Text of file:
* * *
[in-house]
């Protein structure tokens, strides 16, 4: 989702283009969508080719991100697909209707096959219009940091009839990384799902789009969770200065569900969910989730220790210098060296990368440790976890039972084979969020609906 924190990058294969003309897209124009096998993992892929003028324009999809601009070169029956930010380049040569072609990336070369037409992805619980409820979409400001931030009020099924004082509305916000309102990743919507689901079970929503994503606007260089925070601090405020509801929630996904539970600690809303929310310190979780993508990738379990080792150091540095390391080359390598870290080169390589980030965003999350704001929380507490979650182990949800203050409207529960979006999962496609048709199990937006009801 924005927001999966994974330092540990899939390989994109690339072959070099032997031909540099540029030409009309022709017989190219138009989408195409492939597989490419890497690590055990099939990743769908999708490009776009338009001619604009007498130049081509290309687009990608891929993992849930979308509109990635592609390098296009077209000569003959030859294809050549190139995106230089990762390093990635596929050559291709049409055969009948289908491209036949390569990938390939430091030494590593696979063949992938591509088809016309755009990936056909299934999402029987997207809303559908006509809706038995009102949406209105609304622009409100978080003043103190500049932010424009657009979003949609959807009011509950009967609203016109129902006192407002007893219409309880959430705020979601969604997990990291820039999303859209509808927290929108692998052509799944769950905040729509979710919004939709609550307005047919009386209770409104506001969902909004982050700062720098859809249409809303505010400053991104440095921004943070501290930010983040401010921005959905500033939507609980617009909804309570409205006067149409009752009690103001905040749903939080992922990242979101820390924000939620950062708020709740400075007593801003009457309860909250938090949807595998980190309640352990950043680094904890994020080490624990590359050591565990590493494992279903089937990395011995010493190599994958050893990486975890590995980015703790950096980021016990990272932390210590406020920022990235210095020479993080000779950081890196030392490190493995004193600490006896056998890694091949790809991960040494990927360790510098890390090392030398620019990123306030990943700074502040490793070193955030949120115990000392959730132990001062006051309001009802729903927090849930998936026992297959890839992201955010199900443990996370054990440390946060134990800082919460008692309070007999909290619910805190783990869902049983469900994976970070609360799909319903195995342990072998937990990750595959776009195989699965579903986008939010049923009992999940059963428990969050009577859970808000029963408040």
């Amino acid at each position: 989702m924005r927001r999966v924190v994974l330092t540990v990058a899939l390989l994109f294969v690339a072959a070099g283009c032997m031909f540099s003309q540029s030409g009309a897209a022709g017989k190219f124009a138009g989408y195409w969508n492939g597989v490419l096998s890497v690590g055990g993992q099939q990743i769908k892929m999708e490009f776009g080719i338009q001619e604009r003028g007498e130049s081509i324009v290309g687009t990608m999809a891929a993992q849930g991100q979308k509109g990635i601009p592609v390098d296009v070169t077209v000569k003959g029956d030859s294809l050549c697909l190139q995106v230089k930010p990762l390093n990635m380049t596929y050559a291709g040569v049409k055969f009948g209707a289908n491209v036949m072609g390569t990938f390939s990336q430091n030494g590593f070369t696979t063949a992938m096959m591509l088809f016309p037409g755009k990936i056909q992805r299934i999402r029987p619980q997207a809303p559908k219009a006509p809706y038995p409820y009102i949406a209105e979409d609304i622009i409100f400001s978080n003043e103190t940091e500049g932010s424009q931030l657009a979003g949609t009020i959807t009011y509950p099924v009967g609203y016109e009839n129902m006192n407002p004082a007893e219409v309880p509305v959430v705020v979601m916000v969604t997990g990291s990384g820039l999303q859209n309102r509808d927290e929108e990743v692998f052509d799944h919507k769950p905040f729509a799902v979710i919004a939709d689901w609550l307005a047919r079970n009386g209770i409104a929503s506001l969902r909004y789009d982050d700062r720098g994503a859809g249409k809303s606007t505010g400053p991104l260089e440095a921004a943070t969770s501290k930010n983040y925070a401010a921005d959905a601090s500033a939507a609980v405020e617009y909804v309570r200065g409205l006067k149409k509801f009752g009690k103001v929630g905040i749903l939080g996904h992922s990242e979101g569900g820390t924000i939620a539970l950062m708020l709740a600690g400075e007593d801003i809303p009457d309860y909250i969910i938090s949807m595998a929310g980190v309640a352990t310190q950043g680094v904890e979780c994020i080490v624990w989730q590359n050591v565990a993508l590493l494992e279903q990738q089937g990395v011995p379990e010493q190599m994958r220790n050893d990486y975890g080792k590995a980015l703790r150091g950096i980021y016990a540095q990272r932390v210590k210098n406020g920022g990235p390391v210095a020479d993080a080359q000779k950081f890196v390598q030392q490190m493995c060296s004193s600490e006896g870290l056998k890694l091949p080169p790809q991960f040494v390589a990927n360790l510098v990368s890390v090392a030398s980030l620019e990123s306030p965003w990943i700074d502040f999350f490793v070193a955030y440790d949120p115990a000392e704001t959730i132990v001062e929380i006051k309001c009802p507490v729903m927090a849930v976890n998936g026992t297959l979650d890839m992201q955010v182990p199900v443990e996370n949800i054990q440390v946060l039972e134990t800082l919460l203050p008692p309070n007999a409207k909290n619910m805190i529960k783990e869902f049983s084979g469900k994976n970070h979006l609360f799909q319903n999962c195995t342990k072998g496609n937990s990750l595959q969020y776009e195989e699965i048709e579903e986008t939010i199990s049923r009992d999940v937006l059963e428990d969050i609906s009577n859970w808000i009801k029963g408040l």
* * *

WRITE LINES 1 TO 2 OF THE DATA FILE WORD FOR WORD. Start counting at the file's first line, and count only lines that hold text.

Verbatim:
[in-house]
């Protein structure tokens, strides 16, 4: 989702283009969508080719991100697909209707096959219009940091009839990384799902789009969770200065569900969910989730220790210098060296990368440790976890039972084979969020609906 924190990058294969003309897209124009096998993992892929003028324009999809601009070169029956930010380049040569072609990336070369037409992805619980409820979409400001931030009020099924004082509305916000309102990743919507689901079970929503994503606007260089925070601090405020509801929630996904539970600690809303929310310190979780993508990738379990080792150091540095390391080359390598870290080169390589980030965003999350704001929380507490979650182990949800203050409207529960979006999962496609048709199990937006009801 924005927001999966994974330092540990899939390989994109690339072959070099032997031909540099540029030409009309022709017989190219138009989408195409492939597989490419890497690590055990099939990743769908999708490009776009338009001619604009007498130049081509290309687009990608891929993992849930979308509109990635592609390098296009077209000569003959030859294809050549190139995106230089990762390093990635596929050559291709049409055969009948289908491209036949390569990938390939430091030494590593696979063949992938591509088809016309755009990936056909299934999402029987997207809303559908006509809706038995009102949406209105609304622009409100978080003043103190500049932010424009657009979003949609959807009011509950009967609203016109129902006192407002007893219409309880959430705020979601969604997990990291820039999303859209509808927290929108692998052509799944769950905040729509979710919004939709609550307005047919009386209770409104506001969902909004982050700062720098859809249409809303505010400053991104440095921004943070501290930010983040401010921005959905500033939507609980617009909804309570409205006067149409009752009690103001905040749903939080992922990242979101820390924000939620950062708020709740400075007593801003009457309860909250938090949807595998980190309640352990950043680094904890994020080490624990590359050591565990590493494992279903089937990395011995010493190599994958050893990486975890590995980015703790950096980021016990990272932390210590406020920022990235210095020479993080000779950081890196030392490190493995004193600490006896056998890694091949790809991960040494990927360790510098890390090392030398620019990123306030990943700074502040490793070193955030949120115990000392959730132990001062006051309001009802729903927090849930998936026992297959890839992201955010199900443990996370054990440390946060134990800082919460008692309070007999909290619910805190783990869902049983469900994976970070609360799909319903195995342990072998937990990750595959776009195989699965579903986008939010049923009992999940059963428990969050009577859970808000029963408040």